Ten Mile River Has Quiet Advocate On Its Side
April 8, 2013
EAST PROVIDENCE, R.I. — Keith Gonsalves goes paddling at least once a week on one of Rhode Island’s many rivers. Many of those therapeutic trips are on the Ten Mile River, a long-forgotten body of water that he has spent the past seven years revitalizing and promoting.
“I’m in the wild,” said the affable Gonsalves of gliding down the river that meanders through his hometown. “I’m in someone’s backyard, but I’m in the wild.”
Ten Mile River is actually 22 miles long and drains a 54-square-mile area in southeastern Massachusetts and northeastern Rhode Island. The river’s headwaters are at Savage Pond in Plainville Mass., and from there it flows south through North Attleboro, Attleboro and Seekonk before entering Rhode Island, where it flows over Omega Dam into the Seekonk River.
In 2006, Gonsalves founded the Ten Mile River Watershed Council, to advocate for the restoration of the river’s watershed and encourage recreational activities within it. Before the council was created, there was no specific group keeping tabs on the river.
After his two daughters had grown up and moved on to college, a friend got Gonsalves hooked on kayaking and canoeing. “I was a recovering soccer dad who had some free time because my kids didn’t need me anymore,” he said.
On Columbus Day 2006, the now-retired Providence firefighter’s first act as president of the river’s newly created watershed council was to drag a pollution control boom from the mouth of the river at Central Pond.
“Some friends and I dragged it out of there with a truck,” Gonsalves, 56, recalled with a smile. “We were all muddy, but we had fun. The construction company’s name was on it, so we called and they came and took it away.”
A lost boom, however, was hardly the biggest challenge faced by those looking to clean up the river. Like most rivers in the area, Ten Mile River was contaminated during the Industrial Revolution. By the early 1900s, the river had become heavily polluted and ignored. Today, thanks in part to the efforts of the Ten Mile River Watershed Council, the Rhode Island Blueways Alliance, the University of Rhode Island Watershed Watch and countless volunteers, the river and its watershed are cleaner than they have been in decades, and the river is now fishable and portions north of Attleboro, swimmable.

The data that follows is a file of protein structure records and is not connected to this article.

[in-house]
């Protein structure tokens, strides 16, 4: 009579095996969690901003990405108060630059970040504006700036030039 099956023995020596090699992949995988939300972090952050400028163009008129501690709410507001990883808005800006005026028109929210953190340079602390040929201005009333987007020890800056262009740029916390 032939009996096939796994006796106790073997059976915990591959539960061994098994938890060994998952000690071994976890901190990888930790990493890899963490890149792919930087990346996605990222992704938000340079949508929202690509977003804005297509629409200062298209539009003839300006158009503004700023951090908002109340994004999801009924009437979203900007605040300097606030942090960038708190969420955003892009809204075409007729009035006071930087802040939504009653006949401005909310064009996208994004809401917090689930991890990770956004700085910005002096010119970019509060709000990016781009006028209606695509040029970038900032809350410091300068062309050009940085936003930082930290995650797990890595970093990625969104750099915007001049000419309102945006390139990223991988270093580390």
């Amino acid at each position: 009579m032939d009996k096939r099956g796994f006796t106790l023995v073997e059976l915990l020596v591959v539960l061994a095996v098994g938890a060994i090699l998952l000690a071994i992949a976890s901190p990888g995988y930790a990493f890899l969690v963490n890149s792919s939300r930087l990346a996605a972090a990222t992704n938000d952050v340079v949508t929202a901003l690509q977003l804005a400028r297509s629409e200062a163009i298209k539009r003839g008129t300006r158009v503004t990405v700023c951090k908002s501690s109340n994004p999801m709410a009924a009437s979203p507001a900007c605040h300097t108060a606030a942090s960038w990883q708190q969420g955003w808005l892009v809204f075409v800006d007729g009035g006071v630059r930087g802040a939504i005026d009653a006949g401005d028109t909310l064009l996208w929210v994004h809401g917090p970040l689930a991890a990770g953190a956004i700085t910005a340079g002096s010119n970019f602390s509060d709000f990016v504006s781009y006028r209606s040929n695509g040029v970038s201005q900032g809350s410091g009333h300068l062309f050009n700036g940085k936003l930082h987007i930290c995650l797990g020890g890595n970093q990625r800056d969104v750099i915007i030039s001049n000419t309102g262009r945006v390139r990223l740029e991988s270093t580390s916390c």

However, the impacts of industrialization are still visible in many parts of the Ten Mile River watershed. In 2010, a toxic algal bloom was identified on Turner Reservoir, which caused a ban on recreational activities for parts of August and September.
The Ten Mile River Watershed Council, in association with the University of Rhode Island Watershed Watch, monitors Turner Reservoir. This comprehensive watershed-based program focuses on the long-term ecological monitoring of the reservoir, with volunteer “citizen scientists” monitoring water quality weekly from May to October.
The council’s mission, Gonsalves said, is to make the river an attraction, promote its use and protect it.
Upon graduating URI in 1980, Gonsalves soon realized a degree in plant and soil science wasn’t going to pay the bills. “It was my passion,” he said. “I wanted to be a future farmer, but there was no money in that, so I spent four years studying petunias to become a firefighter. I was fortunate to get the job.”
For nearly two decades Gonsalves worked as a Providence firefighter, retiring early, in 2009, because of injuries sustained when responding to an accident on Rugby Street in Providence.
“I live on the public’s dollar, but I wanted to give back,” Gonsalves said about his work with the Ten Mile River Watershed Council.
He will continue with his payback plan this Saturday, April 13, when the Ten Mile River Watershed Council will be holding a fish count/hike/cleanup at Hunt’s Mills (Route 114A) from 11 a.m.-1 p.m.
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